Thursday, May 29, 2008

What we expect is climate; what we get is weather

The title of this post is a statement allegedly made by Mark Twain, according to the Daedalus Books catalog that arrived yesterday. His most famous comment on the weather -- at least it's famous here in San Francisco -- is "The coldest winter I ever spent was a summer in San Francisco." Today it's considered spurious, but it certainly reflects the summer weather in the San Francisco microclimate where my library is located.

Maybe because I had both those quotes in mind, I found today's "Pinpoint Forecast" of the weather in the San Francisco Chronicle to be entertaining: "Today, decreasing clouds. Friday, decreasing clouds. Saturday, partly cloudy. Sunday, partly cloudy. Monday, mostly cloudy." There's something humorous in clouds that decrease, but never disappear, and then, unheralded, increase (into mostly cloudy.)

Or maybe riding on Muni just makes almost anything funny, meaning ha-ha, not odd. The oddity today on Muni was an apparent bag lady who, when I tuned into her angry mutterings to herself, was going on about "swashbucklers." The streetcar was about to arrive at my stop; I was sorry I hadn't tuned into her earlier.

Thursday, May 22, 2008


Sometimes you don't even need to try to keep up with the latest online trends: they come to you.

My email account at work was recently backscattered, with about 200 messages arriving in an hour. This kept me busy for a while, as I can only delete 20 at a time, first from the inbox, then from the deleted message files.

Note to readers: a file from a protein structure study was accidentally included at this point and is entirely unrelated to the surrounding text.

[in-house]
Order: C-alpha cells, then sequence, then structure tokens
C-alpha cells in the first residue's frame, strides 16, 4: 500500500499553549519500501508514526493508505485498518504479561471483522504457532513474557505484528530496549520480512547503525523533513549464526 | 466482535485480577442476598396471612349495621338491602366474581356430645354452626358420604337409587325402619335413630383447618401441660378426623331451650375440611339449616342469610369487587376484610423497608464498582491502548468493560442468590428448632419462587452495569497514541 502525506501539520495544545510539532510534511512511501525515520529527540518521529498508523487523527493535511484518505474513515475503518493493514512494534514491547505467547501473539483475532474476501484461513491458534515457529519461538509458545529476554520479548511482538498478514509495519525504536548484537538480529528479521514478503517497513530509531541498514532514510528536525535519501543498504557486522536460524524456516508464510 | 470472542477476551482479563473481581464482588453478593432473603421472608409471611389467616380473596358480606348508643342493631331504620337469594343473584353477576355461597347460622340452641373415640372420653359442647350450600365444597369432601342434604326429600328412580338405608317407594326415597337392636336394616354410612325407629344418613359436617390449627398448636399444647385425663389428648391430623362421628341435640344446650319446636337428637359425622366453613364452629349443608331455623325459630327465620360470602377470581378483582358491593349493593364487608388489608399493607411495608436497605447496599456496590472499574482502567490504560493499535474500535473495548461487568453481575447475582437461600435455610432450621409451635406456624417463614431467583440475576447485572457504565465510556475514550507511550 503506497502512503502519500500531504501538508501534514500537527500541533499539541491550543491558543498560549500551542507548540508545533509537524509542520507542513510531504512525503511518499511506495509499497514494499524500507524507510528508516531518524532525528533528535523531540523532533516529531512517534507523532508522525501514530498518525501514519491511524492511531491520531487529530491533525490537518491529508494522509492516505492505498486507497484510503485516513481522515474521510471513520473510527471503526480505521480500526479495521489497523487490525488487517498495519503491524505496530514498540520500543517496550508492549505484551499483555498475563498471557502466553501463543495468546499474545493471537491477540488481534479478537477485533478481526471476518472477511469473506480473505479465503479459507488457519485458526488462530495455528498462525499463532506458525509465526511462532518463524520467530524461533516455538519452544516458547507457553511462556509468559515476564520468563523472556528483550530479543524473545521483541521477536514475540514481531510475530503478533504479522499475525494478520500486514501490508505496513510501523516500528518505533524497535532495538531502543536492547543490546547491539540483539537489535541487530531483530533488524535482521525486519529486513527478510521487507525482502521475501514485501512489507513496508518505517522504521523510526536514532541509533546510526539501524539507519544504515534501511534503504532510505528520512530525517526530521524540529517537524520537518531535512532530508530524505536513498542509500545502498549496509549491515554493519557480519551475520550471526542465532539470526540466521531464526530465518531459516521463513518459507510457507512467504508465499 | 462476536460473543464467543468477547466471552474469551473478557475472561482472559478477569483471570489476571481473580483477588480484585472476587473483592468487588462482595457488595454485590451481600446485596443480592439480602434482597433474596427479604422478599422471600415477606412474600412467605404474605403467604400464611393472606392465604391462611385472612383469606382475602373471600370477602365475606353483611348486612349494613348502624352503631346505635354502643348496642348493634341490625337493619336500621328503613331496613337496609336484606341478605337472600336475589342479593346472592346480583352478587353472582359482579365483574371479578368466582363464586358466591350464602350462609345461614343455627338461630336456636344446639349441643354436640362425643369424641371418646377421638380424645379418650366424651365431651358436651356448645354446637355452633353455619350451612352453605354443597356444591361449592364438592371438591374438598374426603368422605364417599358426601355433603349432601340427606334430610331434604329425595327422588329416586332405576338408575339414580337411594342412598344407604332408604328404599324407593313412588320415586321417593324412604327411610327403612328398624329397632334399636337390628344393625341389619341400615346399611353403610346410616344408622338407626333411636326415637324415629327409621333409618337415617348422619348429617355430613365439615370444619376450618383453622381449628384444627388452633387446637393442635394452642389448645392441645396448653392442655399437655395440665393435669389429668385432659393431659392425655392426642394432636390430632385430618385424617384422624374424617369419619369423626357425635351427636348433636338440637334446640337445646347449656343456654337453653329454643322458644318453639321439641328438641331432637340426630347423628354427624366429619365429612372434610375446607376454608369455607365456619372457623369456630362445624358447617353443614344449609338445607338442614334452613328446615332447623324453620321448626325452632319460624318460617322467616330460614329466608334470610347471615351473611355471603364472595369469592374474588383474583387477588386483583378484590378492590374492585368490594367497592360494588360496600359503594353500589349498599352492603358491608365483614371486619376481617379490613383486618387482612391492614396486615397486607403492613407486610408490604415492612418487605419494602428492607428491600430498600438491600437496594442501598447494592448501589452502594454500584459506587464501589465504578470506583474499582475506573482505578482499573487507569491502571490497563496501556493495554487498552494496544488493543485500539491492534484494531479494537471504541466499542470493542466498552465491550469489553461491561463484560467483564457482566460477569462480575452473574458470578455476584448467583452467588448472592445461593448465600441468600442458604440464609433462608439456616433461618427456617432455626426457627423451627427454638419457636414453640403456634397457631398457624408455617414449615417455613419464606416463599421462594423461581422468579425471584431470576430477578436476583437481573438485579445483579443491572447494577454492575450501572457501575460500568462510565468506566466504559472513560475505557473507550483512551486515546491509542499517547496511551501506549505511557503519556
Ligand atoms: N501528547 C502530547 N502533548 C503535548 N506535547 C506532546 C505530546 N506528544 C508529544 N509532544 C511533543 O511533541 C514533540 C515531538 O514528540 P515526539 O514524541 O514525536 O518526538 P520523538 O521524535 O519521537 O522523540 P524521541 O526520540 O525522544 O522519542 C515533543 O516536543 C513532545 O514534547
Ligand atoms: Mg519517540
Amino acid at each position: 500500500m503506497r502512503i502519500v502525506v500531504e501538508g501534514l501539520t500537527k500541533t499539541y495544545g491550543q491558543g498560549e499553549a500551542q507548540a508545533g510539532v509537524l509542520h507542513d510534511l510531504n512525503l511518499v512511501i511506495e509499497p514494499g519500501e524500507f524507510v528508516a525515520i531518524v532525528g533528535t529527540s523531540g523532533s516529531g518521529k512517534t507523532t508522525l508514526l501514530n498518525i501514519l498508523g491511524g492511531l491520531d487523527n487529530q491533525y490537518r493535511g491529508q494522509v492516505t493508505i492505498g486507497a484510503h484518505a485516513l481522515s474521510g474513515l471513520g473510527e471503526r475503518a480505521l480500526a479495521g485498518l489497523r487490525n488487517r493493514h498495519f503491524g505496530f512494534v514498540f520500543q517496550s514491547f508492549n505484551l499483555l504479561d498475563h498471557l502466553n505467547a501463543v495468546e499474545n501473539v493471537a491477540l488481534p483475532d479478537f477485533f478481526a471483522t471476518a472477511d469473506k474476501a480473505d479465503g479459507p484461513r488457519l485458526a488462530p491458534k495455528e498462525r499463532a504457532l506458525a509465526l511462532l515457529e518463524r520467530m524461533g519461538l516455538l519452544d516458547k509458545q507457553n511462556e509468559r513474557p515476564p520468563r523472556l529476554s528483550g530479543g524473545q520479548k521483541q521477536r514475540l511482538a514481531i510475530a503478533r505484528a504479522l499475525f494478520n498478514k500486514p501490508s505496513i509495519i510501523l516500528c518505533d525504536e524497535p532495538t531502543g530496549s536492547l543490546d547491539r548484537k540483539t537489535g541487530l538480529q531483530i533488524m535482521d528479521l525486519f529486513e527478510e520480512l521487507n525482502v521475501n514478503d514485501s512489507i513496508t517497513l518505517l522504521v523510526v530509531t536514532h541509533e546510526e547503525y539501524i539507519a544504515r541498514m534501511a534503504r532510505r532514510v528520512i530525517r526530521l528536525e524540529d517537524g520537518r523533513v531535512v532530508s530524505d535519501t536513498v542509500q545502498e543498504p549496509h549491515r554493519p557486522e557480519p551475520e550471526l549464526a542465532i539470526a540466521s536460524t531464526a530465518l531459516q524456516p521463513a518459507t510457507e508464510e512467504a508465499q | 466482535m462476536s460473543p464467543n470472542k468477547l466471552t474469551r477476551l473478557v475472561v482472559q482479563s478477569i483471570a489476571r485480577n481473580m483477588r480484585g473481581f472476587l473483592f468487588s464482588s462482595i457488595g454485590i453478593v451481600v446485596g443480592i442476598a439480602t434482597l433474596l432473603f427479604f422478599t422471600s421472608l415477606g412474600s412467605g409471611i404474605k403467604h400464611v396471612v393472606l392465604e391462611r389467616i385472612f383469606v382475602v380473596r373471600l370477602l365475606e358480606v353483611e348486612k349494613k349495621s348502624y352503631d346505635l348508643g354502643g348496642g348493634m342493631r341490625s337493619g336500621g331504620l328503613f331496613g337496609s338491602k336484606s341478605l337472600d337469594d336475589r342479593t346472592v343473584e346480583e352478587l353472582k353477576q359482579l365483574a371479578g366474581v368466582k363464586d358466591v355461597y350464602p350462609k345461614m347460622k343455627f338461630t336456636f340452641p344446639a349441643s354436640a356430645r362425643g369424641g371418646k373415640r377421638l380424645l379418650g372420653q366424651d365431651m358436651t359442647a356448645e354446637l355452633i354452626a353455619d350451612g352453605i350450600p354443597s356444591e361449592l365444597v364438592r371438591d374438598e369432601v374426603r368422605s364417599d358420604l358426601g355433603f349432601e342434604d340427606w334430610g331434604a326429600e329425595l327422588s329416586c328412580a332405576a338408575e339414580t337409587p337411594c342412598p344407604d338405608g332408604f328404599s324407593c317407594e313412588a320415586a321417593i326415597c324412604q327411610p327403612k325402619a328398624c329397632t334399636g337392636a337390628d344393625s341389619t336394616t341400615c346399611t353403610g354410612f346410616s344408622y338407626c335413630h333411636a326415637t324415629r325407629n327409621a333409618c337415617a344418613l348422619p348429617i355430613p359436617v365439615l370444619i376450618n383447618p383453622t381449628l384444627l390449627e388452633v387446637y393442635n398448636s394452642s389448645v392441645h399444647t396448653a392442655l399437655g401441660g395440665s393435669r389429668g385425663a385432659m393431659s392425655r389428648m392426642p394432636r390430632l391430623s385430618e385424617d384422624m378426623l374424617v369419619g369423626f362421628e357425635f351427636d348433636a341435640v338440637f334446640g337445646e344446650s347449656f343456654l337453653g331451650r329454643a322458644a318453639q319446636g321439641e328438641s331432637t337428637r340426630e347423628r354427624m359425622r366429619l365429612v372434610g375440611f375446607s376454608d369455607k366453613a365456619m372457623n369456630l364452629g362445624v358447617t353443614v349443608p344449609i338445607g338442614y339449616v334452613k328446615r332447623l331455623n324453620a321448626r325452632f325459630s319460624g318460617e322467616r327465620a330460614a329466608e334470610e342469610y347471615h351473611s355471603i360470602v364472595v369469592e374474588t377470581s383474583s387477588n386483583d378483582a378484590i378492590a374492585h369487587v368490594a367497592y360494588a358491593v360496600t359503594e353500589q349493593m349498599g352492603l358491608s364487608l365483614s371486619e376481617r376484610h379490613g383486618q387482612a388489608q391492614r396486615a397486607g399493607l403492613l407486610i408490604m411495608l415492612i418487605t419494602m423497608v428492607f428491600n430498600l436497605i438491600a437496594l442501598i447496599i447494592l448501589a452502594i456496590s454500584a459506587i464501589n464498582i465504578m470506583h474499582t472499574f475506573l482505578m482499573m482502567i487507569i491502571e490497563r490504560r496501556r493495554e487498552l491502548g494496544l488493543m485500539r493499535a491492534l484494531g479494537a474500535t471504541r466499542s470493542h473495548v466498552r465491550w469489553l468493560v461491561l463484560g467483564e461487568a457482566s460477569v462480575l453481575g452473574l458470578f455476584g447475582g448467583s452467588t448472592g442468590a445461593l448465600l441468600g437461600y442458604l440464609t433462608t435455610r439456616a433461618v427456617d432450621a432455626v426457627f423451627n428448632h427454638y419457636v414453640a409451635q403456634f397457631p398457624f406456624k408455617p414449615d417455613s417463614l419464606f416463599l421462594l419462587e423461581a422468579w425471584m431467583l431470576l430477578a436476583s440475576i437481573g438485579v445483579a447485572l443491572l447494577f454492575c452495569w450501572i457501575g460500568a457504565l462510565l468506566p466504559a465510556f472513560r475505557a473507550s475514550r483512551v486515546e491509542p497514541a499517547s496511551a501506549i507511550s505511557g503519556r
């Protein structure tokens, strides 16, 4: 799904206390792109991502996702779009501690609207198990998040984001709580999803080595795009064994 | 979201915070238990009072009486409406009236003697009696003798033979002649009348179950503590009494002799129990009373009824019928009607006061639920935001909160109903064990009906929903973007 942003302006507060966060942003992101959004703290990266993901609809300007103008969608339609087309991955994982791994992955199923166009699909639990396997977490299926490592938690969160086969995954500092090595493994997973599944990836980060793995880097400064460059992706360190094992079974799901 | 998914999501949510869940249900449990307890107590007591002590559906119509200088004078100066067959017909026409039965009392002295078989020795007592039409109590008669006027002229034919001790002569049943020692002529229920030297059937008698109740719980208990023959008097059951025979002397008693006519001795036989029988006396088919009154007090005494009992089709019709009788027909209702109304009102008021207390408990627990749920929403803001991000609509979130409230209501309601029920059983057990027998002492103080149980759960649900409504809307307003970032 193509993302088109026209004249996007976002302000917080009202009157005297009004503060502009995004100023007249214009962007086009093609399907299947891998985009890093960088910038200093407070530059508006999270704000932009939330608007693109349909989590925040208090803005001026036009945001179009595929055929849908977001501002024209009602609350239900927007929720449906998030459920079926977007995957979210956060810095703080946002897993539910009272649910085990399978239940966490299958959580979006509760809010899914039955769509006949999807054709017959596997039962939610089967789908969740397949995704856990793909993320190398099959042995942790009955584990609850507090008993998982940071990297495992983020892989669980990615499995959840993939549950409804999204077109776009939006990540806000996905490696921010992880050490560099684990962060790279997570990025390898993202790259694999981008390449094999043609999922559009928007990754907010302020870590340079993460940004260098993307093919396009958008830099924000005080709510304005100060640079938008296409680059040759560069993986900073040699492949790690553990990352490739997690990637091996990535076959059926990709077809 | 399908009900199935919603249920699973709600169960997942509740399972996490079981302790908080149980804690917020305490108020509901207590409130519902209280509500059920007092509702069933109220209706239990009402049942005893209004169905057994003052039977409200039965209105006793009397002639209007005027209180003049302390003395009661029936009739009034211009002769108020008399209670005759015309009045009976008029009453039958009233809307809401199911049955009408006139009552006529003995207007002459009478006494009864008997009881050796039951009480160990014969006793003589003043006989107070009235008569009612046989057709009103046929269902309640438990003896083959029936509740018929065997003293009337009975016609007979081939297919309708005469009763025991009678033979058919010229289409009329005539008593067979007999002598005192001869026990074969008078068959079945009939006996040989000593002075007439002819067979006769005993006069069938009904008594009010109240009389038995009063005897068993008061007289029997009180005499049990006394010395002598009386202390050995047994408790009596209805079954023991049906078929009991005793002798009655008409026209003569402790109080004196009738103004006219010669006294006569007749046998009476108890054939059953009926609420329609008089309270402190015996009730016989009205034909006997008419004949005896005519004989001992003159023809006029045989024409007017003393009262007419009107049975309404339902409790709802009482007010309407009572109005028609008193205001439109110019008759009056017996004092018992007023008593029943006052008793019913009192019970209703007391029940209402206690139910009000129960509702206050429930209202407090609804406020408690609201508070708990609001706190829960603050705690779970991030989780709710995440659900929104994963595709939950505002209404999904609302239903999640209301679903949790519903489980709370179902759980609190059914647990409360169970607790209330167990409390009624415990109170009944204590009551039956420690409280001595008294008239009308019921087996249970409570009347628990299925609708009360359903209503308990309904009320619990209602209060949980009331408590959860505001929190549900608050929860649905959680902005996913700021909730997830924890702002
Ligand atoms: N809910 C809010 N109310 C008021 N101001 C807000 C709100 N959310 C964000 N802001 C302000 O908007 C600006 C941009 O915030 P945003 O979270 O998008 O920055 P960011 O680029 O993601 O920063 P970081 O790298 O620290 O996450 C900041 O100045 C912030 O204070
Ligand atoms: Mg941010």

A colleague in our Tech department provided the link above to an article explaining backscatter, plus a link to an article about another use of the term: x-raying passengers at airports. That particular article is, OF COURSE, coming from the Office of Privacy Policy and Compliance, part of the Transportation Security Administration. Whoever chose the name for the office has read 1984 too often.

Wednesday, May 7, 2008

Subversive Visions

I'm rereading Bellwether by Connie Willis. Her characters work for a tech firm keen on creating (yet another) vision/mission/goals statement; at the meeting the staff break into small groups to come up with suggested wording. The characters spend the session talking about something else. When it's announced time is up, one of them quickly writes down what she always uses in these (or similar) situations: "Optimize potential; facilitate empowerment; implement visioning; augment core structures. " Sound familiar?

The main character in the book is trying to work out what causes something to become a fad. Because of various factoids about real fads at the start of each chapter, plus general comments on how fads might start, Bellwether complements Malcolm Gladwell's The Tipping Point: How Little Things Can Make a Big Difference, which was published four years after Bellwether.

Thursday, May 1, 2008

Stimulus Rebate: Beware of what it reminds you of

I've been thinking that the stimulus rebate sounds like money back from the sort of enterprise that used to be called a cat house. Unforunately, the very fine feline that resides at my house either read my mind, or listened (for the only time) when I mentioned it to her, and then misinterpreted cat house, because she chose Tuesday to show some symptoms that required a visit to the vet yesterday, Wednesday. Today she has minor surgery, and there goes most of my rebate, on the house cat.